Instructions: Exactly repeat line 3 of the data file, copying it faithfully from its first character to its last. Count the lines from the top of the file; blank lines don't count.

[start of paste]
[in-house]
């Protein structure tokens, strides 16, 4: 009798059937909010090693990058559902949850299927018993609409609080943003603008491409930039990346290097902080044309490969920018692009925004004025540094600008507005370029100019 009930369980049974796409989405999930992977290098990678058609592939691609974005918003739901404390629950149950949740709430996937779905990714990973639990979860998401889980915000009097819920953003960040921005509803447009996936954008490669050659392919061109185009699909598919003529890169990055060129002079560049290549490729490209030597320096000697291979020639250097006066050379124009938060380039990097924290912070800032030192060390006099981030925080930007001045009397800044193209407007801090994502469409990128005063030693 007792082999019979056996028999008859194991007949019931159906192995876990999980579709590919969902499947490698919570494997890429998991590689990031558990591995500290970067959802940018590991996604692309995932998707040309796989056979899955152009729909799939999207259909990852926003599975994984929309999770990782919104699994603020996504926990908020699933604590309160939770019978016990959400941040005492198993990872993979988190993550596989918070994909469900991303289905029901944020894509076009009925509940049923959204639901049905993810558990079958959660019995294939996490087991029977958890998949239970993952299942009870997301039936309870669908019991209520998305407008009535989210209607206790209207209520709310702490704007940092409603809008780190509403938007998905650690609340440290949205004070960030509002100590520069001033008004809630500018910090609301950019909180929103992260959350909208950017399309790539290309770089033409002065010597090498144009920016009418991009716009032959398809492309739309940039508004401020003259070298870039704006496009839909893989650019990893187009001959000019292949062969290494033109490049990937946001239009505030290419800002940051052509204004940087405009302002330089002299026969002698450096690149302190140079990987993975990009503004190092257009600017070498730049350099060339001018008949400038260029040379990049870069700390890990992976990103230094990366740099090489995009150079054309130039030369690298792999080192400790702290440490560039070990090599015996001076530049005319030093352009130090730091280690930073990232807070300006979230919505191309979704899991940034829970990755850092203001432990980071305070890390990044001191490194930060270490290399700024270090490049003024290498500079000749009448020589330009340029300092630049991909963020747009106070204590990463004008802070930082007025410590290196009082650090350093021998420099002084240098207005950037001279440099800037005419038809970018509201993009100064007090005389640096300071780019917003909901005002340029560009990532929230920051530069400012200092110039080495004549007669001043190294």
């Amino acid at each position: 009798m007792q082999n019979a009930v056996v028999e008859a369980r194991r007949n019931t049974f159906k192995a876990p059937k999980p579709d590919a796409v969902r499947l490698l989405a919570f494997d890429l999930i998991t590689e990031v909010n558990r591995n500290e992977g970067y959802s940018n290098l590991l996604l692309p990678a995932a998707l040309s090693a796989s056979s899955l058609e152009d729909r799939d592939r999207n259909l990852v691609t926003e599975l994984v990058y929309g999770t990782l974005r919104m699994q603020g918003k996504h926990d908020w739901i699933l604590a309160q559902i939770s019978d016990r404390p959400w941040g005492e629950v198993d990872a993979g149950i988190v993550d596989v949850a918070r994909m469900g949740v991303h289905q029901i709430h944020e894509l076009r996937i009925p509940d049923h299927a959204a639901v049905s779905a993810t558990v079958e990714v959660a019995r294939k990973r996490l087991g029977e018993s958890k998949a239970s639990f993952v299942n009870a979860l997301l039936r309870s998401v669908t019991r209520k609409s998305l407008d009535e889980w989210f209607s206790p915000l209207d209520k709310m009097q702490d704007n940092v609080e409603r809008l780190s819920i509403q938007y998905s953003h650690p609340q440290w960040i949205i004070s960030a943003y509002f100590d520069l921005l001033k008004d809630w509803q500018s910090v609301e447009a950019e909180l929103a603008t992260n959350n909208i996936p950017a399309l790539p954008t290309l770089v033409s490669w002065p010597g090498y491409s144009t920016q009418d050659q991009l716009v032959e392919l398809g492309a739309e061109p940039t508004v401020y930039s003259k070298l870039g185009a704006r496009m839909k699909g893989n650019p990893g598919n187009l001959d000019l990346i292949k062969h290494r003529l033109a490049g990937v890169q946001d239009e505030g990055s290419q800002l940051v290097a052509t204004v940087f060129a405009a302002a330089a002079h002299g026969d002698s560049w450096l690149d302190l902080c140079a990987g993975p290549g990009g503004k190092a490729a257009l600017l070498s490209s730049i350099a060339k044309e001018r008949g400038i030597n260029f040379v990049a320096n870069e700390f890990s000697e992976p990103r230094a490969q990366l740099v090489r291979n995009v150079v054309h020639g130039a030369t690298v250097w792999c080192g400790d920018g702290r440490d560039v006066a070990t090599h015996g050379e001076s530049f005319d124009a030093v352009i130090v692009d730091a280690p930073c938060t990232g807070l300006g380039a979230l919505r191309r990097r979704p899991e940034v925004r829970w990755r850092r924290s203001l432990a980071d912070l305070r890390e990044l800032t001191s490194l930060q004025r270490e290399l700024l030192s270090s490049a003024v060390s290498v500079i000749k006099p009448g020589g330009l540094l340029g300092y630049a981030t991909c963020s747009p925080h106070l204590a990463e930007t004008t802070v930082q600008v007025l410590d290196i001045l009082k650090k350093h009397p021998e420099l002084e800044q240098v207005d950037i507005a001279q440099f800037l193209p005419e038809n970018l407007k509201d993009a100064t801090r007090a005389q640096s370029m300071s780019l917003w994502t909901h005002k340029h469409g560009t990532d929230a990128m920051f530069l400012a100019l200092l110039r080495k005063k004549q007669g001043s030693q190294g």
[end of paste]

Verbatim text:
């Amino acid at each position: 009798m007792q082999n019979a009930v056996v028999e008859a369980r194991r007949n019931t049974f159906k192995a876990p059937k999980p579709d590919a796409v969902r499947l490698l989405a919570f494997d890429l999930i998991t590689e990031v909010n558990r591995n500290e992977g970067y959802s940018n290098l590991l996604l692309p990678a995932a998707l040309s090693a796989s056979s899955l058609e152009d729909r799939d592939r999207n259909l990852v691609t926003e599975l994984v990058y929309g999770t990782l974005r919104m699994q603020g918003k996504h926990d908020w739901i699933l604590a309160q559902i939770s019978d016990r404390p959400w941040g005492e629950v198993d990872a993979g149950i988190v993550d596989v949850a918070r994909m469900g949740v991303h289905q029901i709430h944020e894509l076009r996937i009925p509940d049923h299927a959204a639901v049905s779905a993810t558990v079958e990714v959660a019995r294939k990973r996490l087991g029977e018993s958890k998949a239970s639990f993952v299942n009870a979860l997301l039936r309870s998401v669908t019991r209520k609409s998305l407008d009535e889980w989210f209607s206790p915000l209207d209520k709310m009097q702490d704007n940092v609080e409603r809008l780190s819920i509403q938007y998905s953003h650690p609340q440290w960040i949205i004070s960030a943003y509002f100590d520069l921005l001033k008004d809630w509803q500018s910090v609301e447009a950019e909180l929103a603008t992260n959350n909208i996936p950017a399309l790539p954008t290309l770089v033409s490669w002065p010597g090498y491409s144009t920016q009418d050659q991009l716009v032959e392919l398809g492309a739309e061109p940039t508004v401020y930039s003259k070298l870039g185009a704006r496009m839909k699909g893989n650019p990893g598919n187009l001959d000019l990346i292949k062969h290494r003529l033109a490049g990937v890169q946001d239009e505030g990055s290419q800002l940051v290097a052509t204004v940087f060129a405009a302002a330089a002079h002299g026969d002698s560049w450096l690149d302190l902080c140079a990987g993975p290549g990009g503004k190092a490729a257009l600017l070498s490209s730049i350099a060339k044309e001018r008949g400038i030597n260029f040379v990049a320096n870069e700390f890990s000697e992976p990103r230094a490969q990366l740099v090489r291979n995009v150079v054309h020639g130039a030369t690298v250097w792999c080192g400790d920018g702290r440490d560039v006066a070990t090599h015996g050379e001076s530049f005319d124009a030093v352009i130090v692009d730091a280690p930073c938060t990232g807070l300006g380039a979230l919505r191309r990097r979704p899991e940034v925004r829970w990755r850092r924290s203001l432990a980071d912070l305070r890390e990044l800032t001191s490194l930060q004025r270490e290399l700024l030192s270090s490049a003024v060390s290498v500079i000749k006099p009448g020589g330009l540094l340029g300092y630049a981030t991909c963020s747009p925080h106070l204590a990463e930007t004008t802070v930082q600008v007025l410590d290196i001045l009082k650090k350093h009397p021998e420099l002084e800044q240098v207005d950037i507005a001279q440099f800037l193209p005419e038809n970018l407007k509201d993009a100064t801090r007090a005389q640096s370029m300071s780019l917003w994502t909901h005002k340029h469409g560009t990532d929230a990128m920051f530069l400012a100019l200092l110039r080495k005063k004549q007669g001043s030693q190294g």